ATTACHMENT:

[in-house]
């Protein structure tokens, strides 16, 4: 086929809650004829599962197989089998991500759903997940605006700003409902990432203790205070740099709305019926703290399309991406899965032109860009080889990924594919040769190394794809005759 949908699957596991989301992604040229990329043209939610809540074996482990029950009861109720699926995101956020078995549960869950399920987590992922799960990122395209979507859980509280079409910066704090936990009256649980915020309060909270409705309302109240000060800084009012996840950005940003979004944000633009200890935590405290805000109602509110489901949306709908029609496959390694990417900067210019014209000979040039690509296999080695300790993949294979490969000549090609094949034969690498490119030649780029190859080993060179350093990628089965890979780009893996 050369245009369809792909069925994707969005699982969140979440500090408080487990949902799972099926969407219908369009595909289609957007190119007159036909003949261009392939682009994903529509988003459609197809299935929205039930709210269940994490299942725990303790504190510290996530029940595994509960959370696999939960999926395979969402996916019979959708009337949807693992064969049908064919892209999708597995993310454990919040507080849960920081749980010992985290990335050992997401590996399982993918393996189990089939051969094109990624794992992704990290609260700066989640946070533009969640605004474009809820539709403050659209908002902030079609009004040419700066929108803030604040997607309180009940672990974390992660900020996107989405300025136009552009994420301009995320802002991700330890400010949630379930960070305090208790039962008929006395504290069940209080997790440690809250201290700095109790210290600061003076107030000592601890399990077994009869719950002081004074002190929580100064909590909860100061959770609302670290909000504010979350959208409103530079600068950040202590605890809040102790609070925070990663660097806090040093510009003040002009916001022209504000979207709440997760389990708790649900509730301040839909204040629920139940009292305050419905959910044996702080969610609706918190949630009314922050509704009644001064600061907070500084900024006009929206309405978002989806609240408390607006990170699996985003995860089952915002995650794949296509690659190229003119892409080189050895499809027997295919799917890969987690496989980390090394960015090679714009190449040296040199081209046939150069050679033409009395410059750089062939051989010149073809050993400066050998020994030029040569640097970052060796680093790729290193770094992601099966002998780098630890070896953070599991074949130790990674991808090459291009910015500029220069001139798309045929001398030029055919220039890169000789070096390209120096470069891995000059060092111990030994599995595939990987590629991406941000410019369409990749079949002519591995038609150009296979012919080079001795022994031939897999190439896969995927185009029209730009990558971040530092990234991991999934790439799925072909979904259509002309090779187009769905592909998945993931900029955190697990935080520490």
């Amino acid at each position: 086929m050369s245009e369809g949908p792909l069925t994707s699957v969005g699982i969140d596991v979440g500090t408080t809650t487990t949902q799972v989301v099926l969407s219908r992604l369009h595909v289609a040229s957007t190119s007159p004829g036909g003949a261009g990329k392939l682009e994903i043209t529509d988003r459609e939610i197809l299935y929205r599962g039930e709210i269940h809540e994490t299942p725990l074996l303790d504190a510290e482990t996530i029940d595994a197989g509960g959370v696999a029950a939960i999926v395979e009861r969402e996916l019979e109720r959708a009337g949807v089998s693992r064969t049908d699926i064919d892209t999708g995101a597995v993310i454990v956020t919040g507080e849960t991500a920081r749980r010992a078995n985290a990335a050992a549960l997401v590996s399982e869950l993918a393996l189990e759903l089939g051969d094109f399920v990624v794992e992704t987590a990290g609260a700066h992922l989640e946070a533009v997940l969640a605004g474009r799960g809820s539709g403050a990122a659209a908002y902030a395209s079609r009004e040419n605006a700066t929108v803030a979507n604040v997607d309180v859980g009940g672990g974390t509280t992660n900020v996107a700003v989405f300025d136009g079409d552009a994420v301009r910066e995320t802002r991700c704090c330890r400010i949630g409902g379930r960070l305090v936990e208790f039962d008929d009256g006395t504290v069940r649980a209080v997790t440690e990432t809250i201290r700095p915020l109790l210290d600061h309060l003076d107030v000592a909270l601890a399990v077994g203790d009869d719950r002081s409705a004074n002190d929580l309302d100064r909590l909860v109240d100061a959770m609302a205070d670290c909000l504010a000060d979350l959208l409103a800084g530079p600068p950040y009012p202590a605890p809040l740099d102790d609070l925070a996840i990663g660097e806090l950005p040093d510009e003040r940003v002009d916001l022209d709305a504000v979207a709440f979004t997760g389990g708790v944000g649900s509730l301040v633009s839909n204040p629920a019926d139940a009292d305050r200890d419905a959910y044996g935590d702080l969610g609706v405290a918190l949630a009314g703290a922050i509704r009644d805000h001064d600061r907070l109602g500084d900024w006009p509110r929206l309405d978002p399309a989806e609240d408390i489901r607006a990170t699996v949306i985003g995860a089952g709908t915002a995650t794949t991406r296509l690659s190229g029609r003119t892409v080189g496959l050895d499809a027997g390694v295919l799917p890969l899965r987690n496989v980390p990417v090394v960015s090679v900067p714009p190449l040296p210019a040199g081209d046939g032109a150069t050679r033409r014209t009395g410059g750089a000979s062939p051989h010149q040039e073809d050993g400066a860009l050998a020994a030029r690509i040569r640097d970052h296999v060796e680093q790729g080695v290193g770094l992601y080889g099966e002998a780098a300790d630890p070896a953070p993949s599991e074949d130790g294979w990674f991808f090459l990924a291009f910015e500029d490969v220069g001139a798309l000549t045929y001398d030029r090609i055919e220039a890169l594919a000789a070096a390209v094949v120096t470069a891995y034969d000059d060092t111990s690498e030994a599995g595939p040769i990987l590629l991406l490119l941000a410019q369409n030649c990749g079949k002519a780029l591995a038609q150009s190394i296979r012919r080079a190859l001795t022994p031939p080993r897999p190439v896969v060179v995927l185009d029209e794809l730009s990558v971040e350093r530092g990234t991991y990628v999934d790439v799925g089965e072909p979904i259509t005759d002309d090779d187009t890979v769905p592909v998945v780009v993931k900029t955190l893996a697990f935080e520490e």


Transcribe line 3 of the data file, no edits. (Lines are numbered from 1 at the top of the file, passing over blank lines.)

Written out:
């Amino acid at each position: 086929m050369s245009e369809g949908p792909l069925t994707s699957v969005g699982i969140d596991v979440g500090t408080t809650t487990t949902q799972v989301v099926l969407s219908r992604l369009h595909v289609a040229s957007t190119s007159p004829g036909g003949a261009g990329k392939l682009e994903i043209t529509d988003r459609e939610i197809l299935y929205r599962g039930e709210i269940h809540e994490t299942p725990l074996l303790d504190a510290e482990t996530i029940d595994a197989g509960g959370v696999a029950a939960i999926v395979e009861r969402e996916l019979e109720r959708a009337g949807v089998s693992r064969t049908d699926i064919d892209t999708g995101a597995v993310i454990v956020t919040g507080e849960t991500a920081r749980r010992a078995n985290a990335a050992a549960l997401v590996s399982e869950l993918a393996l189990e759903l089939g051969d094109f399920v990624v794992e992704t987590a990290g609260a700066h992922l989640e946070a533009v997940l969640a605004g474009r799960g809820s539709g403050a990122a659209a908002y902030a395209s079609r009004e040419n605006a700066t929108v803030a979507n604040v997607d309180v859980g009940g672990g974390t509280t992660n900020v996107a700003v989405f300025d136009g079409d552009a994420v301009r910066e995320t802002r991700c704090c330890r400010i949630g409902g379930r960070l305090v936990e208790f039962d008929d009256g006395t504290v069940r649980a209080v997790t440690e990432t809250i201290r700095p915020l109790l210290d600061h309060l003076d107030v000592a909270l601890a399990v077994g203790d009869d719950r002081s409705a004074n002190d929580l309302d100064r909590l909860v109240d100061a959770m609302a205070d670290c909000l504010a000060d979350l959208l409103a800084g530079p600068p950040y009012p202590a605890p809040l740099d102790d609070l925070a996840i990663g660097e806090l950005p040093d510009e003040r940003v002009d916001l022209d709305a504000v979207a709440f979004t997760g389990g708790v944000g649900s509730l301040v633009s839909n204040p629920a019926d139940a009292d305050r200890d419905a959910y044996g935590d702080l969610g609706v405290a918190l949630a009314g703290a922050i509704r009644d805000h001064d600061r907070l109602g500084d900024w006009p509110r929206l309405d978002p399309a989806e609240d408390i489901r607006a990170t699996v949306i985003g995860a089952g709908t915002a995650t794949t991406r296509l690659s190229g029609r003119t892409v080189g496959l050895d499809a027997g390694v295919l799917p890969l899965r987690n496989v980390p990417v090394v960015s090679v900067p714009p190449l040296p210019a040199g081209d046939g032109a150069t050679r033409r014209t009395g410059g750089a000979s062939p051989h010149q040039e073809d050993g400066a860009l050998a020994a030029r690509i040569r640097d970052h296999v060796e680093q790729g080695v290193g770094l992601y080889g099966e002998a780098a300790d630890p070896a953070p993949s599991e074949d130790g294979w990674f991808f090459l990924a291009f910015e500029d490969v220069g001139a798309l000549t045929y001398d030029r090609i055919e220039a890169l594919a000789a070096a390209v094949v120096t470069a891995y034969d000059d060092t111990s690498e030994a599995g595939p040769i990987l590629l991406l490119l941000a410019q369409n030649c990749g079949k002519a780029l591995a038609q150009s190394i296979r012919r080079a190859l001795t022994p031939p080993r897999p190439v896969v060179v995927l185009d029209e794809l730009s990558v971040e350093r530092g990234t991991y990628v999934d790439v799925g089965e072909p979904i259509t005759d002309d090779d187009t890979v769905p592909v998945v780009v993931k900029t955190l893996a697990f935080e520490e």